[Google Scholar]
  74. Otto  CM, Burwash  IG and Legget  ME  et al. Prospective study of asymptomatic valvular aortic stenosis. clinical, echocardiographic, and exercise predictors of outcome. Circulation. 1997; 95::22622270.
    [Google Scholar]
  75. Pibarot  P and Dumesnil  JG. Prosthesis-patient mismatch. Aswan Heart Centre Science & Practice Series. 2011; 7:: http://dx.doi.org/10.5339/ahcsps.2011.7 .
    [Google Scholar]
  76. Briand  M, Dumesnil  JG and Kadem  L  et al. Reduced systemic arterial compliance impacts significantly on left ventricular afterload and function in aortic stenosis. Journal of the American College of Cardiology. 2005; 46::291298.
    [Google Scholar]
  77. Viscardi  F, Vergara  C and Antiga  L  et al. Comparative finite element model analysis of ascending aortic flow in bicuspid and tricuspid aortic valve. Artificial Organs. 2010; 34::11141120.
    [Google Scholar]
  78. Bauer  M, Siniawski  H, Pasic  M, Schaumann  B and Hetzer  R. Different hemodynamic stress of the ascending aorta wall in patients with bicuspid and tricuspid aortic valve. J Card Surg. 2006; 21::218220.
    [Google Scholar]
  79. Tadros  TM, Klein  MD and Shapira  OM. Ascending aortic dilatation associated with bicuspid aortic valve: pathophysiology, molecular biology, and clinical implications. Circulation. 2009; 119::880890.
    [Google Scholar]
  80. Cheng  Z, Tan  FP and Riga  CV  et al. Analysis of flow patterns in a patient-specific aortic dissection model. J Biomech Eng. 2010; 132::051007.
    [Google Scholar]
  81. Clark  C. Energy losses in flow through stenosed valves. J Biomech. 1979; 12::737746.
    [Google Scholar]
  82. Fernandes  SM, Khairy  P, Sanders  SP and Colan  SD. Bicuspid aortic valve morphology and interventions in the young. J Am Coll Cardiol. 2007; 49::22112214.
    [Google Scholar]
  83. Schaefer  BM, Lewin  MB and Stout  KK  et al. The bicuspid aortic valve: an integrated phenotypic classification of leaflet morphology and aortic root shape. Heart. 2008; 94::16341638.
    [Google Scholar]
  84. Barker  AJ, Lanning  C and Shandas  R. Quantification of hemodynamic wall shear stress in patients with bicuspid aortic valve using phase-contrast MRI. Annals of Biomedical Engineering. 2010; 38::788800.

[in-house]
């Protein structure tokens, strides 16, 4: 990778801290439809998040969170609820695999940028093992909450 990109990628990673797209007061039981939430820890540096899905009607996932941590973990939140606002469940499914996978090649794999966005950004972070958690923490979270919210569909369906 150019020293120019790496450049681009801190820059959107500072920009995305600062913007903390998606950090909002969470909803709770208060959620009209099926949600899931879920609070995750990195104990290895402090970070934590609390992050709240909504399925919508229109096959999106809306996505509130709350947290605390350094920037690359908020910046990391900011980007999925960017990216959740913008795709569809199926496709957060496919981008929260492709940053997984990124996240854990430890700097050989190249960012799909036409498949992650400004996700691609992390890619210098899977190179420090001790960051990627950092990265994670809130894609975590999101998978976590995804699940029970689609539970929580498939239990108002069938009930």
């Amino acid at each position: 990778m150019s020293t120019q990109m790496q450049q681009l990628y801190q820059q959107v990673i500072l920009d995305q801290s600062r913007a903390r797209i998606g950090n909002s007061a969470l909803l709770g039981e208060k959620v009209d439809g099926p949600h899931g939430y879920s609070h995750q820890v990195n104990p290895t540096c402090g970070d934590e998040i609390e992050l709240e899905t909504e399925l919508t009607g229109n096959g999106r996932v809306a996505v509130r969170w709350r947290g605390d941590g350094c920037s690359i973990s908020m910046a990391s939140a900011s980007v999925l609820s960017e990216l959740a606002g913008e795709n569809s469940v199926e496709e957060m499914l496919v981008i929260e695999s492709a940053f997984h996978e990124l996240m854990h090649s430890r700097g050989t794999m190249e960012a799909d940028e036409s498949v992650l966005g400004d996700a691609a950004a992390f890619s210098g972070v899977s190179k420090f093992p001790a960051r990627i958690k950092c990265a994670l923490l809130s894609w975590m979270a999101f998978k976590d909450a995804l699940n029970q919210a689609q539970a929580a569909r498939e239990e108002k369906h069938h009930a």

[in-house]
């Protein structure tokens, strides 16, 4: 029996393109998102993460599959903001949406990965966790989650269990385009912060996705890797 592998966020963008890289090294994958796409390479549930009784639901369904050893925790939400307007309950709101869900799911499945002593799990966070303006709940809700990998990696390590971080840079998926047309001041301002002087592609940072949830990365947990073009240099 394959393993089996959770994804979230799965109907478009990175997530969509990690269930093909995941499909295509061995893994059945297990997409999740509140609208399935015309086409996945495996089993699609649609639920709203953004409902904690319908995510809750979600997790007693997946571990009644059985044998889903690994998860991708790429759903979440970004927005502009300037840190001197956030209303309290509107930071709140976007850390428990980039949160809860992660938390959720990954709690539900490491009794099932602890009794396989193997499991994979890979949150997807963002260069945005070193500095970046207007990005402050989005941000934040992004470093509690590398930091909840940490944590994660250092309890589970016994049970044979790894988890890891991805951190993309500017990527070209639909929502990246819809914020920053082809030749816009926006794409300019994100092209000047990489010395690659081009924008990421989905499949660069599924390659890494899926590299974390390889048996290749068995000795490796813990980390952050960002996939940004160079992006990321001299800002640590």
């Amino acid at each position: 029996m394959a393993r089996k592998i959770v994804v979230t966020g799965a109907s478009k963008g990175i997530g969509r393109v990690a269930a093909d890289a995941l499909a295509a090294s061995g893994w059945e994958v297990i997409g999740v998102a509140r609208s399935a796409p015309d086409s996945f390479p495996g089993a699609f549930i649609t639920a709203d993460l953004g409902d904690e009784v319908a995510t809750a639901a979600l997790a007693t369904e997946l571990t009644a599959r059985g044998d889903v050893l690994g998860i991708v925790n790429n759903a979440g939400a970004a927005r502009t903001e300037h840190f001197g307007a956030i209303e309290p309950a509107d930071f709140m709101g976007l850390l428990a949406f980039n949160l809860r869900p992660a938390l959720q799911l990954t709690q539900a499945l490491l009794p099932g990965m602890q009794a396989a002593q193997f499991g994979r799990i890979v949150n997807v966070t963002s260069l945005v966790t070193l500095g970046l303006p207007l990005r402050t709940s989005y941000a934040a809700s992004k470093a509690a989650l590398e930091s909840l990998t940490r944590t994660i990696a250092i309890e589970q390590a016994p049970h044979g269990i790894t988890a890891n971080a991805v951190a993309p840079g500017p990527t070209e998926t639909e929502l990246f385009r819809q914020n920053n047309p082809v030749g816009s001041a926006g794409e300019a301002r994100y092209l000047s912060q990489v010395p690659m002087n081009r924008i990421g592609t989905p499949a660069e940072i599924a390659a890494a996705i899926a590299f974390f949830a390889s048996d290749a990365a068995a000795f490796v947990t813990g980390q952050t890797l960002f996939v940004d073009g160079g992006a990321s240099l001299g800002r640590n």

[Google Scholar]
  85. Barker  AJ and Markl  M. The role of hemodynamics in bicuspid aortic valve disease. Eur J Cardiothorac Surg. 2011; 39::805806.
    [Google Scholar]
  86. Markl  M, Wallis  W and Harloff  A. Reproducibility of flow and wall shear stress analysis using flow-sensitive four-dimensional MRI. J Magn Reson Imaging. 2011; 33::988994.
    [Google Scholar]
  87. Markl  M, Chan  FP and Alley  MT  et al. Time-resolved three-dimensional phase-contrast MRI. J Magn Reson Imaging. 2003; 17::499506.
    [Google Scholar]
  88. Weigang  E, Kari  FA and Beyersdorf  F  et al. Flow-sensitive four-dimensional magnetic resonance imaging: flow patterns in ascending aortic aneurysms. Eur J Cardiothorac Surg. 2008; 34::1116.
    [Google Scholar]
  89. Adham  M, Gournier  JP and Favre  JP  et al. Mechanical characteristics of fresh and frozen human descending thoracic aorta. J Surg Res. 1996; 64::3234.
    [Google Scholar]
  90. Vorp  DA, Schiro  BJ, Ehrlich  MP, Juvonen  TS, Ergin  MA and Griffith  BP. Effect of aneurysm on the tensile strength and biomechanical behavior of the ascending thoracic aorta. Ann Thorac Surg. 2003; 75::12101214.
    [Google Scholar]
  91. Sommer  G, Gasser  TC, Regitnig  P, Auer  M and Holzapfel  GA. Dissection properties of the human aortic media: an experimental study. J Biomech Eng. 2008; 130::021007.
    [Google Scholar]
  92. Doyle  BJ, Cloonan  AJ, Walsh  MT, Vorp  DA and McGloughlin  TM. Identification of rupture locations in patient-specific abdominal aortic aneurysms using experimental and computational techniques. J Biomech. 2010; 43::14081416.
    [Google Scholar]
  93. Malkawi  AH, Hinchliffe  RJ, Xu  Y, Holt  PJ, Loftus  IM and Thompson  MM. Patient-specific biomechanical profiling in abdominal aortic aneurysm development and rupture. J Vasc Surg. 2010; 52::480488.
    [Google Scholar]